29 July 2013
Between 2 blocks of buildings in Dudinka, a chum has been set up. The chum is a tent made of reindeer skins and wooden poles, a kind of teepee from the far north of Siberia. Despite the heat, Vaciliy has donned a traditional Dolgan coat. This surreal scene, organized in our honor, brought smiles to our faces. We were both touched and intrigued. What kind of folklore did the cultural center of Dudinka arrange for us? It was enough to cross the threshold of the chum to forget the concrete, and move into another world – the world of the Dolgans, an indigenous people of Siberia.
One by one, we slip inside the chum. Benches arranged in a circle invite us to sit down. Despite the small space, about 20 of us gather inside the tent made of animal skins, with an opening in the top to let in sunlight. Many dishes were set out on the tables: fish, bread, biscuits. With her colorful, flowery dress, Olga starts by serving us tea. With a large ladle, Kseniya stirs the fish soup she had prepared especially for us. As a welcome, Evgeniya sings a Dolgan song, accompanied by Vaciliy on the mouth harp. The first sound is enough to carry us from Dudinka to the tundra, from the city to the snowy plains. Just close your eyes and you see the hordes of wild reindeer, musk oxen, and all those images of the Siberian far north that make us dream.
The Dolgan are among the “small people of the North,” a name which includes 26 ethnic groups in the northernmost part of the former USSR. Formerly, these natives of Siberia moved constantly across the tundra following the migration of reindeer, hunting and fishing. Nomadism in extreme conditions, with temperatures falling in winter to minus 60 degrees.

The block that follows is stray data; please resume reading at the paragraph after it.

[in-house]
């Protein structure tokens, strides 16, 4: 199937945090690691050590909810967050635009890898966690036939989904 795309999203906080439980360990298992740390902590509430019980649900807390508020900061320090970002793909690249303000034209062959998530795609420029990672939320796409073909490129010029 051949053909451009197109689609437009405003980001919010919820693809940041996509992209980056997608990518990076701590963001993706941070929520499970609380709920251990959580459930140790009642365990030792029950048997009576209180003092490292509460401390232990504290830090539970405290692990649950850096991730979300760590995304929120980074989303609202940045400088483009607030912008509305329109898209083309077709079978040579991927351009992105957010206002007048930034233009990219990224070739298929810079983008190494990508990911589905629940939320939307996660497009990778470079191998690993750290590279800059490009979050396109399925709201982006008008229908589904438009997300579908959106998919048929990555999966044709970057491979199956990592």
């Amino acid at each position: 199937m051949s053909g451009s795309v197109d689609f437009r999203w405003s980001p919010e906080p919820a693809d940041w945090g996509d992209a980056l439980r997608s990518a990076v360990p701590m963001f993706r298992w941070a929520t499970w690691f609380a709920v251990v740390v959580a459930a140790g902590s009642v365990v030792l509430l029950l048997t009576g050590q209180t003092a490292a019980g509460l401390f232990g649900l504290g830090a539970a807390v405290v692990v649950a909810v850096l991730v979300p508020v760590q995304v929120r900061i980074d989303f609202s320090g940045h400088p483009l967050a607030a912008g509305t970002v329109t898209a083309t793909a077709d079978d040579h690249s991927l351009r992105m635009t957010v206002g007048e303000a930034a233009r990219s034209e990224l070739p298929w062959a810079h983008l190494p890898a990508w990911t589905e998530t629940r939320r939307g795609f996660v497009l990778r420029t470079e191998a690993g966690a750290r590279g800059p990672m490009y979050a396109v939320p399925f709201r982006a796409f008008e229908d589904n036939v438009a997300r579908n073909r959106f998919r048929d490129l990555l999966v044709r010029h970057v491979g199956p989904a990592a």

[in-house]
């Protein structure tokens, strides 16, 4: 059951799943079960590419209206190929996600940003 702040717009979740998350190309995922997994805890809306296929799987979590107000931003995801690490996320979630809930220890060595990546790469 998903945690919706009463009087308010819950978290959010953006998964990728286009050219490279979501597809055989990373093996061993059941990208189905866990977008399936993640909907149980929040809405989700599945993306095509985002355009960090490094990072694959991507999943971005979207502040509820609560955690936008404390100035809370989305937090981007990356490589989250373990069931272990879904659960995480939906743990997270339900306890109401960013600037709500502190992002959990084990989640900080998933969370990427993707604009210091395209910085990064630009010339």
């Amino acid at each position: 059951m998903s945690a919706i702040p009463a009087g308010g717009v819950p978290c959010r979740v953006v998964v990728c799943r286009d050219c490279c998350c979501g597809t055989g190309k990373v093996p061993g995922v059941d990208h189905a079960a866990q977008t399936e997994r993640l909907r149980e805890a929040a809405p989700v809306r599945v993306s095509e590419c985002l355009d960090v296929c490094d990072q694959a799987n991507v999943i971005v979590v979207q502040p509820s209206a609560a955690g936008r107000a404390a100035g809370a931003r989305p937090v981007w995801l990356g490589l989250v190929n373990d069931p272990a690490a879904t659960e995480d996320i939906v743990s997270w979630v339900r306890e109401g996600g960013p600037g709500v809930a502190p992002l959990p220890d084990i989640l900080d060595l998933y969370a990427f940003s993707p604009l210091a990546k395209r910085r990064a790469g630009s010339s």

But these days, as a result of the settlement policy in place since the 1930s, “the last ice nomads”* are rare. Fewer than 10 percent of the aboriginal population of Russia has resisted the call of the city. Like Vaciliy, children are often obliged to come to the cities to attend school, to learn Russian. “When I first came to school, I couldn’t communicate with others because I didn’t speak Russian. At first it was difficult, and then little by little I learned the language,” says Vaciliy.
Since 1982, dialects are also taught at school. For nearly 9 months, with the exception of the Christmas-New Year holidays, the children of nomads are separated from their families. They return home to the tundra during the long summer vacation and can once again participate in berry picking, mushroom hunting, and ‘fishing’ for wood floating in the rivers.
Songs continue inside the chum, their lyrics evoking Dolgan culture, but also stories of love and broken hearts. Then it’s our turn to sing and share a bit of our culture. Samuel, the captain takes out his accordion and the melody of “My Love in Saint-Jean” fills the air. Our lives suddenly seem much less distant from each other than they look! After telling us legends of the Taimyr Peninsula, and showing us the Dolgan language teaching manuals, our hosts introduce us to “games of the tundra.” Wooden sticks that you throw and catch, pebbles also, and numbers you have to recite without breathing. Despite the language barrier, we manage to understand each other, with the help of gestures, mimicry, smiles. And like love, laughter is universal!
Anna Deniaud Garcia
Bibliography: Dolgans, Last Nomads of the Ice by Francis Latreille – Indigenous peoples – Siberian issues.